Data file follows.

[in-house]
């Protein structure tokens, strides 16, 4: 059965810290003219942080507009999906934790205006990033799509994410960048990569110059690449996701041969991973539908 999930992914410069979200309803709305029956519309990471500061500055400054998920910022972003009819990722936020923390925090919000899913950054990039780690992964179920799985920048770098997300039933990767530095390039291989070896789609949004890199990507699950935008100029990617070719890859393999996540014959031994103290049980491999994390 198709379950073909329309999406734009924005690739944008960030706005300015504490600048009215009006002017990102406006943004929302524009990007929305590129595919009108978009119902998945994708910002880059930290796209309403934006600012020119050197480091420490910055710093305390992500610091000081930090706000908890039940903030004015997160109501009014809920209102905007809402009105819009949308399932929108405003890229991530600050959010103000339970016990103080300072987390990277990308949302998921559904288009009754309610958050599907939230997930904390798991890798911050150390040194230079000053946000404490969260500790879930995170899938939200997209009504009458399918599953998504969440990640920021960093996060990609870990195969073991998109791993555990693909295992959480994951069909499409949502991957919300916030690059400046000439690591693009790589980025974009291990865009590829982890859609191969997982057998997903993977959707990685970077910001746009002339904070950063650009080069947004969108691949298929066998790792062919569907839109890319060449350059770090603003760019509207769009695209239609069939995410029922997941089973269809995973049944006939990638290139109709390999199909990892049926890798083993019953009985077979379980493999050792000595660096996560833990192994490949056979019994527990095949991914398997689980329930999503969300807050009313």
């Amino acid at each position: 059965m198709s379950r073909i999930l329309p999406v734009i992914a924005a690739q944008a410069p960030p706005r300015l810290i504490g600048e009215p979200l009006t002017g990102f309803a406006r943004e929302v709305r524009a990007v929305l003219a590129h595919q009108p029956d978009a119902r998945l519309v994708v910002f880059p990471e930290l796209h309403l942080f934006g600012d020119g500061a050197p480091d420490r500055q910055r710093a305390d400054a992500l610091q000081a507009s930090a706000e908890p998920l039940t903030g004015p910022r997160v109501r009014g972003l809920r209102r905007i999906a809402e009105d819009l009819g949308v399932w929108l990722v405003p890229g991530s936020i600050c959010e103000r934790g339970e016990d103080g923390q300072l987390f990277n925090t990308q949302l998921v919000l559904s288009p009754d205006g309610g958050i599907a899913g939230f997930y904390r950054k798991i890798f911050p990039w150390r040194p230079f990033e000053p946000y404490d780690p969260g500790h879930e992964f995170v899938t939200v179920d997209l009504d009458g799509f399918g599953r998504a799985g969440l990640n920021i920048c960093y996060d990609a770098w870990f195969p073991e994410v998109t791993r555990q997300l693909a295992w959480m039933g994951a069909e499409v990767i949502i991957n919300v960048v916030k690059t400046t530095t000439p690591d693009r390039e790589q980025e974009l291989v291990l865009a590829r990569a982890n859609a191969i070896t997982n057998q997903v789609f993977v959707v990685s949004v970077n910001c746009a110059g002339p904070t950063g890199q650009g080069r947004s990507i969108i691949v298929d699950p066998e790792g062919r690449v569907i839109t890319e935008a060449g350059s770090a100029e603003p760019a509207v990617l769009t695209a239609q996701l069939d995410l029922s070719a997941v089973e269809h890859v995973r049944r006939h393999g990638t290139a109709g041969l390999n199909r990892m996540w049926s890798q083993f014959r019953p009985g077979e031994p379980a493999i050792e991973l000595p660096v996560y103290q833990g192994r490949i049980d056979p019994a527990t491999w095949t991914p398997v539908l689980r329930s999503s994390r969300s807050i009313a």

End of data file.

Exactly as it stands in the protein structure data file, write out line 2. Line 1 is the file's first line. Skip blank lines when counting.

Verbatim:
């Protein structure tokens, strides 16, 4: 059965810290003219942080507009999906934790205006990033799509994410960048990569110059690449996701041969991973539908 999930992914410069979200309803709305029956519309990471500061500055400054998920910022972003009819990722936020923390925090919000899913950054990039780690992964179920799985920048770098997300039933990767530095390039291989070896789609949004890199990507699950935008100029990617070719890859393999996540014959031994103290049980491999994390 198709379950073909329309999406734009924005690739944008960030706005300015504490600048009215009006002017990102406006943004929302524009990007929305590129595919009108978009119902998945994708910002880059930290796209309403934006600012020119050197480091420490910055710093305390992500610091000081930090706000908890039940903030004015997160109501009014809920209102905007809402009105819009949308399932929108405003890229991530600050959010103000339970016990103080300072987390990277990308949302998921559904288009009754309610958050599907939230997930904390798991890798911050150390040194230079000053946000404490969260500790879930995170899938939200997209009504009458399918599953998504969440990640920021960093996060990609870990195969073991998109791993555990693909295992959480994951069909499409949502991957919300916030690059400046000439690591693009790589980025974009291990865009590829982890859609191969997982057998997903993977959707990685970077910001746009002339904070950063650009080069947004969108691949298929066998790792062919569907839109890319060449350059770090603003760019509207769009695209239609069939995410029922997941089973269809995973049944006939990638290139109709390999199909990892049926890798083993019953009985077979379980493999050792000595660096996560833990192994490949056979019994527990095949991914398997689980329930999503969300807050009313």